It’s nice to be surrounded by so much inspiration. I’ve been getting  a lot done over the past few months: I’ve almost finished polishing the  sequel to Skinwalkers; I’ve written a couple of short stories; I’ve edited a ton of essays for Queers Destroy Science Fiction. I’m also really excited about some recent successes. Right now the Kickstarter is up for Genius Loci, which will feature my magical Eastern Washington story, “Scab Land.” The book design looks beautiful, so make sure you get a copy of that book.

The folks over at Innsmouth Free Press also just announced the table of contents for their upcoming Lovecraftian anthology She Walks in Shadows, which has a super awesome cover. My story “Queen of a New America” will appear in that one, and I really enjoyed writing it.

It’s all keeping me really busy, but I’m still managing to get in plenty of horror reading and gameplay. In fact, tomorrow we get to start playing a new Call of Cthulhu campaign–it’ll be my daughter’s first experience as GM, and she promises it’ll be fun!


The Fingerprints of Poverty

My father was a National Merit Scholar, with an uncle who offered to pay his way to Harvey Mudd, free and clear. Dad took his scholarship to an agricultural program and dropped out after only two years. I can understand. I skipped two grades in elementary school and stood in the top ten percent of my college class–but if the Dean hadn’t refused to sign the paperwork, I, too, would be a college drop-out.

There are a lot of reasons why my dad and I didn’t succeed in college, but I can name one of them: growing up poor. Class isn’t an issue my university knew how to address, and neither do most Americans. Money difficulty is supposed to be a short-term problem, something that enters people’s lives and then gets swept away by a better job and dose of public assistance. But it doesn’t work that way. When you grow up in poverty, it leaves fingerprints on you that never wash off.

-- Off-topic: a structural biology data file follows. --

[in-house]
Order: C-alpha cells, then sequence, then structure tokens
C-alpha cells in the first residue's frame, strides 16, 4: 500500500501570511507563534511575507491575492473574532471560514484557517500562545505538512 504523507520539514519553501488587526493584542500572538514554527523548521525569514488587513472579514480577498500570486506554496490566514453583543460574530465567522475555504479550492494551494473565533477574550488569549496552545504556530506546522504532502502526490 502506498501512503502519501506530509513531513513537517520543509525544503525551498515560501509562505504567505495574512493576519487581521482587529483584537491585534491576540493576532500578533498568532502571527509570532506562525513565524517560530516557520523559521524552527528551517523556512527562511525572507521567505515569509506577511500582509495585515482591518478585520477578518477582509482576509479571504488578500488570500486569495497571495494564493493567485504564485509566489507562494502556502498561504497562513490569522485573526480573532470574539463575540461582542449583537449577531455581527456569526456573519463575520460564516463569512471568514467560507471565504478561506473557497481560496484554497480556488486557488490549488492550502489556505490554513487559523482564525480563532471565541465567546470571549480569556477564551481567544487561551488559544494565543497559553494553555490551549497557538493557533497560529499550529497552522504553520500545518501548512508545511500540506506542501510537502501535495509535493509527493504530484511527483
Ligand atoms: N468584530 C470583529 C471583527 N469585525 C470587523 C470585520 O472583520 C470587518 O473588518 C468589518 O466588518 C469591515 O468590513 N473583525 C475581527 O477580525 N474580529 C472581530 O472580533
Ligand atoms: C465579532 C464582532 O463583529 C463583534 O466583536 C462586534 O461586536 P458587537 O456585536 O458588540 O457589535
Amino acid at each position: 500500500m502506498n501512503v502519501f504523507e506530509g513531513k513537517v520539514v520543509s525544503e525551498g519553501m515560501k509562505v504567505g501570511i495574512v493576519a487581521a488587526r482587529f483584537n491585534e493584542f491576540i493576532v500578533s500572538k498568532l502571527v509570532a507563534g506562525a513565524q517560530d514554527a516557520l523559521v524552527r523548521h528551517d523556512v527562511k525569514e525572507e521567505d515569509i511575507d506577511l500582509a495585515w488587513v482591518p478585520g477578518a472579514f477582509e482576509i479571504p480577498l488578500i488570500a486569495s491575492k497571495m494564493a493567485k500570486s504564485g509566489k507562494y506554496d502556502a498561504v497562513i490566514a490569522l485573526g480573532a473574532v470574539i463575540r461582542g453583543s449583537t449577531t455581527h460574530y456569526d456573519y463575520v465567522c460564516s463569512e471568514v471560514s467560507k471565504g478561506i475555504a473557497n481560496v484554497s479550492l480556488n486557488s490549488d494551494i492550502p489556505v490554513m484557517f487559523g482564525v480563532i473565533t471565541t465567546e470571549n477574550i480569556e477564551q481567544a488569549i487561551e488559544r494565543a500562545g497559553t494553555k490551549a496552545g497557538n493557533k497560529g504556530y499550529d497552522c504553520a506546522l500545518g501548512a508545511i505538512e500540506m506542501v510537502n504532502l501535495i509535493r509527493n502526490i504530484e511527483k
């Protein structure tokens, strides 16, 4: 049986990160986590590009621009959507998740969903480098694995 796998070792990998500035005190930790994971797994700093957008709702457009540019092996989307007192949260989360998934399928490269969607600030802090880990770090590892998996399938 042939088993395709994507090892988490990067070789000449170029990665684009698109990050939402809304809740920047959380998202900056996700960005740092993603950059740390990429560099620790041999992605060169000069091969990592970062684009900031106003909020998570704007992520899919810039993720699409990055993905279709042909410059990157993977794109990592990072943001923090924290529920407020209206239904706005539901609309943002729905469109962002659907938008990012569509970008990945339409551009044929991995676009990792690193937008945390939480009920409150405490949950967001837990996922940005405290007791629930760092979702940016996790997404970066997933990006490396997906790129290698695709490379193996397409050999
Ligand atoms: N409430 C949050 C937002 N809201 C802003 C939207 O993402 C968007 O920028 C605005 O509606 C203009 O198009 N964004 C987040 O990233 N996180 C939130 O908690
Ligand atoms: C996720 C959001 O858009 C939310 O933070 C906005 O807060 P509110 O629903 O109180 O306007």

Some memories of my childhood are indelible: the wonderful texture of the paper they used to print food stamps on, back when food stamps came in little coupon books and each increment was printed in its own color. The taste of government cheese, salty and waxy and melty and gooier than any cheese I’ve eaten since. The humiliation I felt when the dentist looked at my crooked, horrible teeth and said to his assistant, uncaring if I heard: “What a waste.” The shame I felt when my dad came to school events and showed his toothless smile, or the sadness for my mother, who often covered her mouth to hide the gaps and the dark spots in hers. The heavy weight in my gut when I learned that driver’s ed was no longer free.

I still don’t know how to drive. I didn’t want my parents to pay the $120 fee when I was a senior, and by the time I went to college, I had more pressing things to worry about, like holding down four or more part-time jobs and trying to make the dean’s list so I could keep my scholarship. In college, my stomach always hurt. I knew how to study and work hard, but I didn’t know how to fit in. There was a cachet of belonging that other students had that I could never quite manage. Other students held themselves in some taller fashion, spoke in a way that sounded somehow smarter. Each year it grew worse. I couldn’t stand to open my mouth in my philosophy classes because I knew no matter what I said it would sound coarse and stupid.

I don’t know how or why I thought this. I had already exorcised the words “crick” and “pin” and “fleg” and “beg” from my vocabulary (that’s “creek,” “pen,” “flag,” and “bag,” if you’re not from rural Oregon), so I should have sounded fine. I felt the same way when my daughter started school, and I had to stand with the other parents picking up their kids. We rented an apartment on the edge of a good neighborhood, and the other parents were all doctors, college professors, small business owners. They all looked so comfortable and relaxed as they talked with the other parents or fiddled with their smart phones. I made the best of it by burying myself in a book from the library.